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Do Particle Accelerators Experience Torque?

  1. Oct 19, 2011 #1
    In particular, ones that aren't linear, of course.

    Does the particle stream or individual particle, whatever they're firing, impart some sort of vector force on the structure of the accelerator itself via the magnetic field, and into the magnets?
  2. jcsd
  3. Oct 19, 2011 #2
    It must. I don't think the force would apply a torque though.
  4. Oct 19, 2011 #3


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    In the LHC the acceleration is accomplished not by magnets but by electric fields, namely eight superconducting RF cavities with a field gradient of 5 MV/m.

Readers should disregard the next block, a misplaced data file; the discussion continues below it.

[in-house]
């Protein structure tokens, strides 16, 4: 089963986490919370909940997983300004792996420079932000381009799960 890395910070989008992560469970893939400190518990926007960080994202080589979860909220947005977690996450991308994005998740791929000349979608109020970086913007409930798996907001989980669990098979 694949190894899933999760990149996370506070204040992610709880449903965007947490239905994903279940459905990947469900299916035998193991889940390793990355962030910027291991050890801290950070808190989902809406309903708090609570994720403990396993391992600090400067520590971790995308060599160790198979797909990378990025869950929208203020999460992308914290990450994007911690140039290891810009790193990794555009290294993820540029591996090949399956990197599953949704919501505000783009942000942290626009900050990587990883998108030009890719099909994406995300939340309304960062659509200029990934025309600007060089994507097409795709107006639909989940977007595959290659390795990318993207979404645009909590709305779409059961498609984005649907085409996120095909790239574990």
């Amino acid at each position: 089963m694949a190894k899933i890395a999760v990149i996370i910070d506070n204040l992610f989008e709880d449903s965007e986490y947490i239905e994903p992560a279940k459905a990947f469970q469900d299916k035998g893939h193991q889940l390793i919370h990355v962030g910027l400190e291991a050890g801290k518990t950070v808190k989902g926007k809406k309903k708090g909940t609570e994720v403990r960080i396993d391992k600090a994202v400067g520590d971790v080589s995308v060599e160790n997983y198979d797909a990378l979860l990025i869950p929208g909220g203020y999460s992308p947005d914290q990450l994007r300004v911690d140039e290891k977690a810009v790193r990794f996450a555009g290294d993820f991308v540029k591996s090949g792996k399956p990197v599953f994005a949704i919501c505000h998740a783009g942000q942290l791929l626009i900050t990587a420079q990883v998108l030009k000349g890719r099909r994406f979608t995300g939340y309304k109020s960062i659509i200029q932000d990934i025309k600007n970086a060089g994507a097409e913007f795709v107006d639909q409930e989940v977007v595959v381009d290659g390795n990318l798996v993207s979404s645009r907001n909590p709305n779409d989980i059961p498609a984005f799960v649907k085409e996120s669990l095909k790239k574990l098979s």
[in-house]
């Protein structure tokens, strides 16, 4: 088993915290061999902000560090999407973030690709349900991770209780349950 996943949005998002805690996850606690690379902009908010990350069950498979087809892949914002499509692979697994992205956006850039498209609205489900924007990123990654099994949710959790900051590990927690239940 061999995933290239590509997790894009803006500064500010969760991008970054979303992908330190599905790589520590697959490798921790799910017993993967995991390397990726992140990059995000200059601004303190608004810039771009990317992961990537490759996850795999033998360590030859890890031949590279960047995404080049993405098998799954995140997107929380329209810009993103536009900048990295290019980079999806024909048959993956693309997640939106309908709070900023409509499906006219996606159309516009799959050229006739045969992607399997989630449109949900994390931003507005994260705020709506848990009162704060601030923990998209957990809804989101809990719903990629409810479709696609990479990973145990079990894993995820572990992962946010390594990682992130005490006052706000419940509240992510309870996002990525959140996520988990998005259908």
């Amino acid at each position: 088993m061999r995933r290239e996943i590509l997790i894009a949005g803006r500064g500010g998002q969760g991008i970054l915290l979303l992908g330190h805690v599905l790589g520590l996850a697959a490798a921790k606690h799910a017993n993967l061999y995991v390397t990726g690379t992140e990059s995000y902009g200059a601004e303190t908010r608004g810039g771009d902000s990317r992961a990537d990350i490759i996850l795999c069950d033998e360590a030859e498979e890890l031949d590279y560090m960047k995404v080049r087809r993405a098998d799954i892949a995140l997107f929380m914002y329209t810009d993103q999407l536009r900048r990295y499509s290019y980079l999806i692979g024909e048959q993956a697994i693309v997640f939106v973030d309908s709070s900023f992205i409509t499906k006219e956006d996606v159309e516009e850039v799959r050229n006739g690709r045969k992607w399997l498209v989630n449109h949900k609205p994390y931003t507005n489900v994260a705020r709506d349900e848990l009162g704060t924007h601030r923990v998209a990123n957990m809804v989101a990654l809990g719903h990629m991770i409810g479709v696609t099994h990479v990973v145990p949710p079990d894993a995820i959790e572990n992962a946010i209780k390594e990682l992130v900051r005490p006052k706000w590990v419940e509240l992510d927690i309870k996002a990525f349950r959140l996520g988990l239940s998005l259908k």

Forces on the magnets arise from the two countercirculating beams but also from internal stresses due to the maximum magnetic field of 8 Tesla. The beam energy is 350 MJ, but the energy stored in the magnets is much greater, 11 GJ.
  5. Oct 19, 2011 #4
    So basically, no, because the field strength is higher than the angular momentum of the particle stream?
  6. Oct 19, 2011 #5


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    I'm going to assume you're wondering if Newton's 3rd law applies (in this case torques only exist in equal and opposing pairs), and it does. Any acceleration of mass by a field will ultimately have an equal and opposing effect on the apparatus (and whatever the apparatus is attached to, such as the earth) that generated the field.
  7. Oct 20, 2011 #6
    That's exactly what I was wondering, thank you.
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